If you’re going to focus on the liberal arts in college, you might as well do it right.
St. John’s College in Annapolis and Santa Fe is one of those places where you can “do it right.” They offer a program that “immerses students in reading great books and in lively and unmediated conversation with one another and with the books themselves.” By the time students graduate, “They are well equipped to master the specific skills of any calling, and they possess the means and the will to become free and responsible citizens.”
Many college liberal arts programs today feel like ships without rudders. They lack a clearly defined ethos, and their curricula consist of a hodgepodge of books whose selection is driven by professors’ personal whims and whatever social issues happen to be trending in the news media.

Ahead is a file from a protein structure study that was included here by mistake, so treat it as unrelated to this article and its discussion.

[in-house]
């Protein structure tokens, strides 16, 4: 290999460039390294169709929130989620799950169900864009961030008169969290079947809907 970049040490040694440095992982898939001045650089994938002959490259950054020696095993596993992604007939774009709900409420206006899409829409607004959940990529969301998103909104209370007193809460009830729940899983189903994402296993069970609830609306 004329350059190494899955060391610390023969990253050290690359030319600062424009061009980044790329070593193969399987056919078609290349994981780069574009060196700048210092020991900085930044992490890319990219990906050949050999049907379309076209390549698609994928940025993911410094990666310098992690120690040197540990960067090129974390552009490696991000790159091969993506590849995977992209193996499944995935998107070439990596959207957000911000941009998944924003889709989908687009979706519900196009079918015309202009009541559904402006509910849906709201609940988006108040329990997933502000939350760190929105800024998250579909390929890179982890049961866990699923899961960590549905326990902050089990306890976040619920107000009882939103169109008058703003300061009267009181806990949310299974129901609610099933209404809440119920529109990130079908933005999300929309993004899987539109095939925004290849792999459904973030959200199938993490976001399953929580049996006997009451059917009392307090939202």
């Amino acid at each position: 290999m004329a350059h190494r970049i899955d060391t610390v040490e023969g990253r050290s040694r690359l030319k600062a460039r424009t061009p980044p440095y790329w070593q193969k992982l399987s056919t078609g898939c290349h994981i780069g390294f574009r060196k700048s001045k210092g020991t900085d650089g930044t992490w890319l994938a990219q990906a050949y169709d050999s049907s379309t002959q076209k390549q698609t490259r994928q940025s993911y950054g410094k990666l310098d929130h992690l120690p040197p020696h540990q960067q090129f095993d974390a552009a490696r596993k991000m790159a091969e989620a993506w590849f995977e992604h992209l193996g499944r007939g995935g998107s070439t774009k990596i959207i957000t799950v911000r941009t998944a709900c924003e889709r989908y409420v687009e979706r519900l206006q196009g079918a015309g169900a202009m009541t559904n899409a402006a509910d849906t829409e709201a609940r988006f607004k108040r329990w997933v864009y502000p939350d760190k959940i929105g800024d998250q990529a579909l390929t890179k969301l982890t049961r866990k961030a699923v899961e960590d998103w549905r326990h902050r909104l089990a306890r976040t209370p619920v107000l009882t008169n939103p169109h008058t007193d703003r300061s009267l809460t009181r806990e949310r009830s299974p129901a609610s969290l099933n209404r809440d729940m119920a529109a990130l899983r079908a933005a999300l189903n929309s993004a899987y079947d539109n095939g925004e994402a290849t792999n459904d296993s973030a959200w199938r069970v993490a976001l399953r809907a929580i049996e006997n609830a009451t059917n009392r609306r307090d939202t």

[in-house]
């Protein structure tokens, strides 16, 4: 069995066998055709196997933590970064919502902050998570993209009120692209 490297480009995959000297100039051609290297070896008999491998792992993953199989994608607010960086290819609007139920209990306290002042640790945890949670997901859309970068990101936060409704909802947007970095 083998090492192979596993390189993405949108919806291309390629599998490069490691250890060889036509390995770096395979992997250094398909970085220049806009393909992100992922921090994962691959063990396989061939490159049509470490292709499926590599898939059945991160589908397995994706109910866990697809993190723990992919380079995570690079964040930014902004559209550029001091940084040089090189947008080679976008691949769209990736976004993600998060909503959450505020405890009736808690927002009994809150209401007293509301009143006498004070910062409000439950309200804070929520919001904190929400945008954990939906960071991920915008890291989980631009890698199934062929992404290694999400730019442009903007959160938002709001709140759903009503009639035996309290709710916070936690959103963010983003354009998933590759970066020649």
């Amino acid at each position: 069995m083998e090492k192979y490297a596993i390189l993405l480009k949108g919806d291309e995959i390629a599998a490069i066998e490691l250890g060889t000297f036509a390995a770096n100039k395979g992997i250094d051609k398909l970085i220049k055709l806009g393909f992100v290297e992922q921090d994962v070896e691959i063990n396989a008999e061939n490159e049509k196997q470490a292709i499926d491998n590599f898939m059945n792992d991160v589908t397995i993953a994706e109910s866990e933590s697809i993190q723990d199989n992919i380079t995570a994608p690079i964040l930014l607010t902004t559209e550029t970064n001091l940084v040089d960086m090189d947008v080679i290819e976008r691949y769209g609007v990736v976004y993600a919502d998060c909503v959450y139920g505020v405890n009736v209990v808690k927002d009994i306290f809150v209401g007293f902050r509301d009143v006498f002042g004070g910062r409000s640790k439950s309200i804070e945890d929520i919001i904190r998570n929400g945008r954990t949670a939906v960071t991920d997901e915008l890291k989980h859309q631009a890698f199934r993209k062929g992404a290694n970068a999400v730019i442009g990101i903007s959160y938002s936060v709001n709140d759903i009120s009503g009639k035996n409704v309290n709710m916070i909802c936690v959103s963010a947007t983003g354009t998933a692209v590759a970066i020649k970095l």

St. John’s, on the other hand, strives for “a coherent program of study” based on “the most important books and ideas of Western civilization.” Their curriculum—which I have included below—is closely aligned in spirit with the curricula of most colleges prior to the twentieth century:
Sure, this curriculum includes more classics than you would find in most liberal arts colleges today. But sometimes, I wonder if that immersion in the past better prepares students to engage the present.